A: I do answer pee questions! All dogs are individuals, and the composition of urine will vary from dog to dog, having nothing to do with the dog's sex. However, male dogs generally pee in sprits and sprays; the lawn gets some urine, but so do nearby bushes and maybe even the side of your garage. Females tend to void all in one place. It's a matter of volume; the more urine, the more prominent the brown spot. FYI: It's excess nitrogen that causes those spots in the grass.
Q: My cat is scooting her rear end along the carpet. There are even skid marks in some places. Our vet doesn't seem concerned. What's going on? -- D.B., Houston, TX
A: Loose stool could be sticking to your cat's posterior. The cause could be long-hair; no matter how your cat attempts to clean up, self-grooming just doesn't do the job, so she scoots along the carpet. Matters are made worse if a cat is overweight and can't reach back far enough to clean up.
Dr. Gary Norsworthy, who has a cat-only practice in San Antonio, TX, says if this is the issue, you can help your cat out by giving her a sanitary clip and shaving the affected area. Or take her to a groomer for a professional cut. At least keep baby wipes near the litter box.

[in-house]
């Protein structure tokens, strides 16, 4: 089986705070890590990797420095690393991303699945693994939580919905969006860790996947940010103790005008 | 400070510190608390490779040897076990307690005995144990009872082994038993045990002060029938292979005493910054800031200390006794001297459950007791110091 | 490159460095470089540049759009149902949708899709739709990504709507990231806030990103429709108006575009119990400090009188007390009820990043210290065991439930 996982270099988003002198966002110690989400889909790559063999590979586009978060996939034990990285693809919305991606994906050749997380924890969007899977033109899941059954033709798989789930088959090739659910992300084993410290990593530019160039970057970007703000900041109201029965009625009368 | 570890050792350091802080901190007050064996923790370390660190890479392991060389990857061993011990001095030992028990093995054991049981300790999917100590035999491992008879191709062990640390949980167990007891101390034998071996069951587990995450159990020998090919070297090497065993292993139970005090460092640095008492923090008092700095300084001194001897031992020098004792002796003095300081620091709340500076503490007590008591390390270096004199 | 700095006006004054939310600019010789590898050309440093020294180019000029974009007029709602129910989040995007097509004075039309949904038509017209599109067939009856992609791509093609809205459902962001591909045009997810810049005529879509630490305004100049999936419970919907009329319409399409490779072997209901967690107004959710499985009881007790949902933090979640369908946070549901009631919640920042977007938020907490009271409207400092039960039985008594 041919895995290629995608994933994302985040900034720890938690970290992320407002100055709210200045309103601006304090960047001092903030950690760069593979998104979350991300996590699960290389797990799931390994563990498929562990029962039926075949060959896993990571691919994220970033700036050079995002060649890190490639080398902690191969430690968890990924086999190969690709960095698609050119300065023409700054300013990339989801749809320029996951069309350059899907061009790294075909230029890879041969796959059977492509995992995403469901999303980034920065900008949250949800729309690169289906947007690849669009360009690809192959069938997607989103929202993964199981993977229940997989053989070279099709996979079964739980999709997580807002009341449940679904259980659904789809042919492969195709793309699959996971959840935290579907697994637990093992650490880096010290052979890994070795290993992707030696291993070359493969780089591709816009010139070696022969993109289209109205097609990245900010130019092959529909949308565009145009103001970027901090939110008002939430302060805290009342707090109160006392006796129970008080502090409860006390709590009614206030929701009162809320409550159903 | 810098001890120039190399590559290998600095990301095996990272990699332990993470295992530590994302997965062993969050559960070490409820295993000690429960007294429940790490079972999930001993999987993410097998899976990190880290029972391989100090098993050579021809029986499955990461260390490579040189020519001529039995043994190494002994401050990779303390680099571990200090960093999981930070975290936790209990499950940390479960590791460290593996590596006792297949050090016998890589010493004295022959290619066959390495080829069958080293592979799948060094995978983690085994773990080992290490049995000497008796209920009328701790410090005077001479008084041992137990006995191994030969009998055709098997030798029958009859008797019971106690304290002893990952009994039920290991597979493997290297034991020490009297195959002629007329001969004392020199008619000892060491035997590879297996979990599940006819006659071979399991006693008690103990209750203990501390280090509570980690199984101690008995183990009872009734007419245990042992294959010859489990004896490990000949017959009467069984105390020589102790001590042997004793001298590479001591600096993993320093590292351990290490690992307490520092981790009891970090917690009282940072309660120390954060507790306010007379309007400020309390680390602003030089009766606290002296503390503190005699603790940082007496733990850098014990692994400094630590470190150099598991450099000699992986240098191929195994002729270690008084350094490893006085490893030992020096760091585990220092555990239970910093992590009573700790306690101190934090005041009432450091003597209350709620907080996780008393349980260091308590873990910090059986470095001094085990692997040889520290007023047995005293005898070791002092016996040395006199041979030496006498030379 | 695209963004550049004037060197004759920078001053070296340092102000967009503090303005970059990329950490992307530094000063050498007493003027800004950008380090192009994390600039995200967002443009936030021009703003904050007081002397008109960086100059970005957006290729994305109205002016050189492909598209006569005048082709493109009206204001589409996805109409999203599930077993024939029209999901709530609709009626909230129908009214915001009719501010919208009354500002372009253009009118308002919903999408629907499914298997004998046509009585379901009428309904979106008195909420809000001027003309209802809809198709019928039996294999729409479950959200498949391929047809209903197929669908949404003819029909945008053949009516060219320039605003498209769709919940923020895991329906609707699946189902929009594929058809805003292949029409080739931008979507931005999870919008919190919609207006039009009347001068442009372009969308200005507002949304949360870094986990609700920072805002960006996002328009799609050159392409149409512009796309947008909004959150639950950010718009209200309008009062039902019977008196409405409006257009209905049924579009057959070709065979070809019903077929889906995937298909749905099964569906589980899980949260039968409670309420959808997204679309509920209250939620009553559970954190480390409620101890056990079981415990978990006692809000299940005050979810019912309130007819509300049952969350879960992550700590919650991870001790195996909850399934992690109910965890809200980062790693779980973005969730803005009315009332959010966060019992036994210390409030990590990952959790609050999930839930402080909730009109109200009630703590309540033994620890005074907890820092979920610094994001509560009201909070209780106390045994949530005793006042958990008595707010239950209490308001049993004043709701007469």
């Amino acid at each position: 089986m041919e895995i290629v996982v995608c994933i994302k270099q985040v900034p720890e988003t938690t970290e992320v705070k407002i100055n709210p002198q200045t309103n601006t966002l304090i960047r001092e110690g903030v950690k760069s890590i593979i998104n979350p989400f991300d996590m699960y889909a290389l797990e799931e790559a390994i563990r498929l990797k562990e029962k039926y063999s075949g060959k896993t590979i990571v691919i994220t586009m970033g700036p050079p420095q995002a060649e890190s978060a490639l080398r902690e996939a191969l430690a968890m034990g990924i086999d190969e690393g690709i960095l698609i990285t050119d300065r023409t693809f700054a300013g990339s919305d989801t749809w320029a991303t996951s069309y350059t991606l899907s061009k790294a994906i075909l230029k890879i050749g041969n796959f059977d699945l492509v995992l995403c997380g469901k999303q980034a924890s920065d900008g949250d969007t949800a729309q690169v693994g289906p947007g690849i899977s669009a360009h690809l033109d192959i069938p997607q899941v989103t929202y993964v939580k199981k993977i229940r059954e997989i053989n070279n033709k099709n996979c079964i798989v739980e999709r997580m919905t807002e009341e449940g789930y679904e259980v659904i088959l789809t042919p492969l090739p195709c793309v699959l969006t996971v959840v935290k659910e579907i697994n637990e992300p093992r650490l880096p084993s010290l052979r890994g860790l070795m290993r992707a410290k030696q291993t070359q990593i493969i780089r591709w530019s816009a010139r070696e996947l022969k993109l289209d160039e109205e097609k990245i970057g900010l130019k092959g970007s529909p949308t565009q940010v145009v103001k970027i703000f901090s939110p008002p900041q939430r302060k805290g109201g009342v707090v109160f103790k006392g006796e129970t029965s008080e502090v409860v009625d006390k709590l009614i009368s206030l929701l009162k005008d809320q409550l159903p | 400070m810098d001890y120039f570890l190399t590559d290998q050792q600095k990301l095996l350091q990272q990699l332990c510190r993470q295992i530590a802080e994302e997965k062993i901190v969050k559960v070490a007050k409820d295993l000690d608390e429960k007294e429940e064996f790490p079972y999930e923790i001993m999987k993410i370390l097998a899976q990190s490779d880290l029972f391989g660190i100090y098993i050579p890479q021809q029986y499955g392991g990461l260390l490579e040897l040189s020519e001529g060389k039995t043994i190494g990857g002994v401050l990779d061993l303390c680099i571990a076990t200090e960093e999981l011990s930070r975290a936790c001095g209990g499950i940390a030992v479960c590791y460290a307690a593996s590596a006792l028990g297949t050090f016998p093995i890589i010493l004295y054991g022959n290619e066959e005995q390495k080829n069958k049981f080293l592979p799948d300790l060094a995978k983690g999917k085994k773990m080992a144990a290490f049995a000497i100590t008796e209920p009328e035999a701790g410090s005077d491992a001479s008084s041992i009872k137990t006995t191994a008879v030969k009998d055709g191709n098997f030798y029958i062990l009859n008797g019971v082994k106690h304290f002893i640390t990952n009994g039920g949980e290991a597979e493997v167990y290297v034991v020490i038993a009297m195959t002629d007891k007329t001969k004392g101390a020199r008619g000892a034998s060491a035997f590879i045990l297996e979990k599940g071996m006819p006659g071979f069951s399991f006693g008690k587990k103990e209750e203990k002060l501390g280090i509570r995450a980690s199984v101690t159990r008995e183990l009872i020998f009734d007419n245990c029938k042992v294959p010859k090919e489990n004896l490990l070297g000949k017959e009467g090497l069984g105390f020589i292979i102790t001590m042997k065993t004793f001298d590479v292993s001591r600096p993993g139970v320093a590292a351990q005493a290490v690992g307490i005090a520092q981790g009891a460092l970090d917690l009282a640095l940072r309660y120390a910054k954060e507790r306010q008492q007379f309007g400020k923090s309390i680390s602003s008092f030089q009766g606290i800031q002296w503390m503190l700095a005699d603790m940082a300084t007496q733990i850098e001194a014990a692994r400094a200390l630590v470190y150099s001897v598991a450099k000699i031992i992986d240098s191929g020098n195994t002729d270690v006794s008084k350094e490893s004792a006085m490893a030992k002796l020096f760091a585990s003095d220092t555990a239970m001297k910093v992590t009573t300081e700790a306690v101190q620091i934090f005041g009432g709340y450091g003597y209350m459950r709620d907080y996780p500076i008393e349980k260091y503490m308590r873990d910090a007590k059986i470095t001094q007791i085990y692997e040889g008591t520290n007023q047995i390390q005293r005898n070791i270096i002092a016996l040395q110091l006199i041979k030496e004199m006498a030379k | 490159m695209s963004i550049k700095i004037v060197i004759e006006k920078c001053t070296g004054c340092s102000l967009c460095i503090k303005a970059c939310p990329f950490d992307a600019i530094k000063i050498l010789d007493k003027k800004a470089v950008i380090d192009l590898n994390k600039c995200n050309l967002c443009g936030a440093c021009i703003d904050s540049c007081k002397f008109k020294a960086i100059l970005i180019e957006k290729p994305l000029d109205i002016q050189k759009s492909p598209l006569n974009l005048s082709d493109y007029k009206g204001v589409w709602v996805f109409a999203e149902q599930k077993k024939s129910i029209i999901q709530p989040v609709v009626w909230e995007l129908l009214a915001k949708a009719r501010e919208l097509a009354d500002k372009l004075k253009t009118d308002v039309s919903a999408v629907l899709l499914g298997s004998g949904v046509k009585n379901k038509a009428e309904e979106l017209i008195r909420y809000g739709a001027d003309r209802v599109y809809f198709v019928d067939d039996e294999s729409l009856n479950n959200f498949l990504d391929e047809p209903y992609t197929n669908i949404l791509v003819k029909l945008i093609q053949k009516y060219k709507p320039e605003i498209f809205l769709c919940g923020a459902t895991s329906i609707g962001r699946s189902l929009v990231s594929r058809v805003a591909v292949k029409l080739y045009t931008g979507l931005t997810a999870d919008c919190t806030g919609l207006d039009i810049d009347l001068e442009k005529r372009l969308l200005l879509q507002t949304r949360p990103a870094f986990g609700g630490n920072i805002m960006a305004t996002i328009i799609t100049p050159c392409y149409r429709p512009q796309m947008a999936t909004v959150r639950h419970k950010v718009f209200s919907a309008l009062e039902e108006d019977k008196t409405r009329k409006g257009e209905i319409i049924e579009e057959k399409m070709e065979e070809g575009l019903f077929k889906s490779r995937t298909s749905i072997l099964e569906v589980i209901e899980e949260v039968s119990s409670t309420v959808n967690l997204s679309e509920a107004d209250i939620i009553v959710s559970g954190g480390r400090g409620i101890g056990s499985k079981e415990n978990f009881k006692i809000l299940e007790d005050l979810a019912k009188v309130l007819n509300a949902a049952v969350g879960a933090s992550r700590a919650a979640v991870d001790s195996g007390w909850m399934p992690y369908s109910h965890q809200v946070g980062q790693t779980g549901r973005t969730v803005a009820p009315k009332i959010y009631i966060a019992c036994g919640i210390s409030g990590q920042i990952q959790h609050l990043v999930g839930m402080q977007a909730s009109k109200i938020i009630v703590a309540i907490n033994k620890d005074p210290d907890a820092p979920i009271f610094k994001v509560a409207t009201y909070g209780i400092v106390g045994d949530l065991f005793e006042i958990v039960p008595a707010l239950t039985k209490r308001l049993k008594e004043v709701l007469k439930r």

If you don't believe cleaning is the issue, there are two other possibilities. Though it's more common in dogs, cats sometimes scoot in an attempt to relieve the discomfort of impacted and/or infected anal glands.
Norsworthy says some overweight female cats have flabby folds next to their vulva. A moist dermatitis can form, and that causes itchiness. Norwsworthy says he often times solves this problem through surgery, what amounts to a sort of plastic surgery for cats. It's a rear-end tuck which does away with the flabbiness
©Steve Dale, Tribune Media Services
Tags: cat licks, Chicago Veterinary Emergency & Specialty Center, chicken jerky treats, dog urine, Dr. Dan McChesney, Dr. Gary Norsworthy, Duane Ekehahl, FDA Center for Veterinary Medicine, Food and Drug Administration, loose stools, Pet Food Institute, pet food recall, Puppy Bumpers, Steve Dale, Steve Dale archives, The Feline Patient